Its influenza vaccines business, Seqirus, delivered an exceptionally strong performance with revenue up 30% on a constant currency basis. CSL’s earnings per share (EPS) were $5.22, up 10%. The company declared a final dividend of US$1.18 per share, franked at 10%. This brings its full-year dividends to US$2.22 per share, up 10%. 

And the losers? 

Fisher & Paykel’s financial year ended on 31 March, but the company did provide an FY22 trading update last month.

The update revealed revenue for the first four months of the financial year was 2% below the prior comparable period, which was a period of high demand due to surges in COVID.

Revenue for the first four months was $583 million, with 74% from the hospital product group and 26% from the homecare product group.

But the company warned it did not expect hospital revenue to continue at an elevated level for the remainder of the financial year given ongoing vaccination activity. 

What is the outlook for ASX healthcare shares?

CSL says demand for the company’s core plasma products remains robust, and the influenza vaccines business is expected to continue to perform well.

Some margin easing is occurring as the result of plasma costs which will continue into FY22. The company is anticipating a net profit after tax of $2,150 million to $2,250 million in FY22, slightly below FY21 results.

Cochlear has provided net profit guidance of $265 million – $285 million for FY22, a 12% – 20% increase on FY21. This factors in market growth, continuing recovery in surgery rates, and investment in market growth activities. 

Fisher & Paykel has declined to provide revenue or earnings guidance for FY22. The company cited uncertainties associated with vaccination rates, the efficacy of vaccines, and public responses to COVID-19 as factors inhibiting its ability to provide guidance.

Over the short term, hospital sales will continue to be impacted by COVID-19 related hospital admissions. Over the longer term, the impact has been an increased installed base of hardware and increased physician awareness of the company’s products and therapies. Fisher & Paykel believes this will result in increasing numbers of patients receiving the benefits of its offerings in the years to come.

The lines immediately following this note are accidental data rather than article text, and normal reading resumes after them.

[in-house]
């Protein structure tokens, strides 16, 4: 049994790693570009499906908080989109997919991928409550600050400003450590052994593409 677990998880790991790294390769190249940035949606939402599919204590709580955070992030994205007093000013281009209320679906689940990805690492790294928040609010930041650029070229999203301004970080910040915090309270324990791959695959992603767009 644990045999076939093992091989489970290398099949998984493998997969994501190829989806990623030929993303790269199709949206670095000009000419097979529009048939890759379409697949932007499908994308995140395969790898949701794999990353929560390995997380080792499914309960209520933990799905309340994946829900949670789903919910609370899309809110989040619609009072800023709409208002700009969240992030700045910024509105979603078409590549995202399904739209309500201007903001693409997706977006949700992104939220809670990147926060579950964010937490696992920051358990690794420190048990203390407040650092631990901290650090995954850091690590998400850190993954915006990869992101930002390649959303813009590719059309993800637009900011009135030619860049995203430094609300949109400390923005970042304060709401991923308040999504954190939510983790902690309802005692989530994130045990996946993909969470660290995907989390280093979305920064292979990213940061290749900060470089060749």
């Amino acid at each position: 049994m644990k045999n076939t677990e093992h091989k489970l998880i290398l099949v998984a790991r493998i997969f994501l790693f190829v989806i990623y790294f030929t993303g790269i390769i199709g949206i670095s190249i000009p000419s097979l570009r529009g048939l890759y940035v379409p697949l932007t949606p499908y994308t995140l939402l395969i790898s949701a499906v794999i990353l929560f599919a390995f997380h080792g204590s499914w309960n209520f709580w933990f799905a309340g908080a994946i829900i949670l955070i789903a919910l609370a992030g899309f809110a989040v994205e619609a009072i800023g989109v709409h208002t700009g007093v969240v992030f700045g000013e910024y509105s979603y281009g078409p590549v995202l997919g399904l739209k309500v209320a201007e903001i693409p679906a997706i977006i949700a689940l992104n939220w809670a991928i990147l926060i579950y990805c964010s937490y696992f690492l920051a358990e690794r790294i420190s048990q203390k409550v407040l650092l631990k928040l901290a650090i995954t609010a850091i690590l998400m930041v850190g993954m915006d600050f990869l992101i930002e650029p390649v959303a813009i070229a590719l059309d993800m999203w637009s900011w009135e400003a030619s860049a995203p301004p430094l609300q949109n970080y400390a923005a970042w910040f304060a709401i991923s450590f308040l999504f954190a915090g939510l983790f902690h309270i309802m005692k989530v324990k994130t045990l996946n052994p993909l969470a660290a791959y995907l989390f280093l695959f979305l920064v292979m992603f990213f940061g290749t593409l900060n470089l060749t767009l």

Despite the pandemic, Sonic Healthcare expects ongoing growth of its base business, with underlying growth drivers remaining unchanged. The company said the base business was becoming increasingly resilient to the impacts of pandemic waves, with fluctuations mitigated by geographical and business sector diversity.

It expects significant revenue from COVID testing to continue into the foreseeable future, with the Delta variant driving substantial recent increases in volumes.

Nonetheless, Sonic has declined to provide FY22 guidance due to COVID-related unpredictability. However, we can expect some possible acquisition activity, with Sonic confirming it is considering opportunities in Australia, the United States, and Europe. 

Wondering where you should invest $1,000 right now?

When investing expert Scott Phillips has a stock tip, it can pay to listen. After all, the flagship Motley Fool Share Advisor newsletter he has run for more than eight years has provided thousands of paying members with stock picks that have doubled, tripled or even more.*

Scott just revealed what he believes could be the five best ASX stocks for investors to buy right now. These stocks are trading at near dirt-cheap prices and Scott thinks they could be great buys right now.

*Returns as of August 16th 2021

Motley Fool contributor Katherine O’Brien owns shares of CSL Ltd. and Cochlear Ltd. The Motley Fool Australia’s parent company Motley Fool Holdings Inc. owns shares of and has recommended CSL Ltd. and Cochlear Ltd. The Motley Fool Australia has recommended Cochlear Ltd. and Sonic Healthcare Limited. The Motley Fool has a disclosure policy. This article contains general investment advice only (under AFSL 400691). Authorised by Bruce Jackson.

More on Earnings Results